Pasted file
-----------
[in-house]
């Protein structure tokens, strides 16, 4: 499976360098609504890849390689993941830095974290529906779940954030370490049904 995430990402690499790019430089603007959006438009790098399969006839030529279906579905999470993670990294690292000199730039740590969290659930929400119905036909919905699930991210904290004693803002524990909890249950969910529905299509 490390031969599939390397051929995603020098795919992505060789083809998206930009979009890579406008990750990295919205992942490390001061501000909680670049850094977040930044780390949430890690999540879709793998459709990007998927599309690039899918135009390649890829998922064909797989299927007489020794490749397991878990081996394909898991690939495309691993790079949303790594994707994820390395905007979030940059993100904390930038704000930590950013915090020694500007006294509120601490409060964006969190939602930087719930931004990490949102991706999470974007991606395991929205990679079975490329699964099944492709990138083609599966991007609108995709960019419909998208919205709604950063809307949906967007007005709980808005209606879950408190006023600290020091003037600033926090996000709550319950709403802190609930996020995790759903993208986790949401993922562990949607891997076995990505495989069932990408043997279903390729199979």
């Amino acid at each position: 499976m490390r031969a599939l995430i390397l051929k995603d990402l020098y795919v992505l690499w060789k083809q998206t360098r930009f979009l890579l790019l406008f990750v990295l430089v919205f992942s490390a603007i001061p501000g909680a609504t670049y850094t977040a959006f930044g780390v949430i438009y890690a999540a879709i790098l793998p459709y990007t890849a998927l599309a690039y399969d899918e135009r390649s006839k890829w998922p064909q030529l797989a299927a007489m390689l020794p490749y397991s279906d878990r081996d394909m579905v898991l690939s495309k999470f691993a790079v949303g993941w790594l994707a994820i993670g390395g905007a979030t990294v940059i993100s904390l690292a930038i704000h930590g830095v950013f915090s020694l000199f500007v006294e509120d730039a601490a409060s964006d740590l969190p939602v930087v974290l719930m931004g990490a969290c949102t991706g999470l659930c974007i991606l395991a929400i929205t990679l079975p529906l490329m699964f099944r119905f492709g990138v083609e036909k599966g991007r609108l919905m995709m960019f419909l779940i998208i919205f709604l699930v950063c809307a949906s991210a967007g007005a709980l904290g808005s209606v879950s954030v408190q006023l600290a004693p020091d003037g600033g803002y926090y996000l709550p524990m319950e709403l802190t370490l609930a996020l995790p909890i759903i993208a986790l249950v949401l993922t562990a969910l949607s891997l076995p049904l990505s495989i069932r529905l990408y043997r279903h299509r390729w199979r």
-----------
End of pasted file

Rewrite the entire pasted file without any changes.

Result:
[in-house]
């Protein structure tokens, strides 16, 4: 499976360098609504890849390689993941830095974290529906779940954030370490049904 995430990402690499790019430089603007959006438009790098399969006839030529279906579905999470993670990294690292000199730039740590969290659930929400119905036909919905699930991210904290004693803002524990909890249950969910529905299509 490390031969599939390397051929995603020098795919992505060789083809998206930009979009890579406008990750990295919205992942490390001061501000909680670049850094977040930044780390949430890690999540879709793998459709990007998927599309690039899918135009390649890829998922064909797989299927007489020794490749397991878990081996394909898991690939495309691993790079949303790594994707994820390395905007979030940059993100904390930038704000930590950013915090020694500007006294509120601490409060964006969190939602930087719930931004990490949102991706999470974007991606395991929205990679079975490329699964099944492709990138083609599966991007609108995709960019419909998208919205709604950063809307949906967007007005709980808005209606879950408190006023600290020091003037600033926090996000709550319950709403802190609930996020995790759903993208986790949401993922562990949607891997076995990505495989069932990408043997279903390729199979």
């Amino acid at each position: 499976m490390r031969a599939l995430i390397l051929k995603d990402l020098y795919v992505l690499w060789k083809q998206t360098r930009f979009l890579l790019l406008f990750v990295l430089v919205f992942s490390a603007i001061p501000g909680a609504t670049y850094t977040a959006f930044g780390v949430i438009y890690a999540a879709i790098l793998p459709y990007t890849a998927l599309a690039y399969d899918e135009r390649s006839k890829w998922p064909q030529l797989a299927a007489m390689l020794p490749y397991s279906d878990r081996d394909m579905v898991l690939s495309k999470f691993a790079v949303g993941w790594l994707a994820i993670g390395g905007a979030t990294v940059i993100s904390l690292a930038i704000h930590g830095v950013f915090s020694l000199f500007v006294e509120d730039a601490a409060s964006d740590l969190p939602v930087v974290l719930m931004g990490a969290c949102t991706g999470l659930c974007i991606l395991a929400i929205t990679l079975p529906l490329m699964f099944r119905f492709g990138v083609e036909k599966g991007r609108l919905m995709m960019f419909l779940i998208i919205f709604l699930v950063c809307a949906s991210a967007g007005a709980l904290g808005s209606v879950s954030v408190q006023l600290a004693p020091d003037g600033g803002y926090y996000l709550p524990m319950e709403l802190t370490l609930a996020l995790p909890i759903i993208a986790l249950v949401l993922t562990a969910l949607s891997l076995p049904l990505s495989i069932r529905l990408y043997r279903h299509r390729w199979r």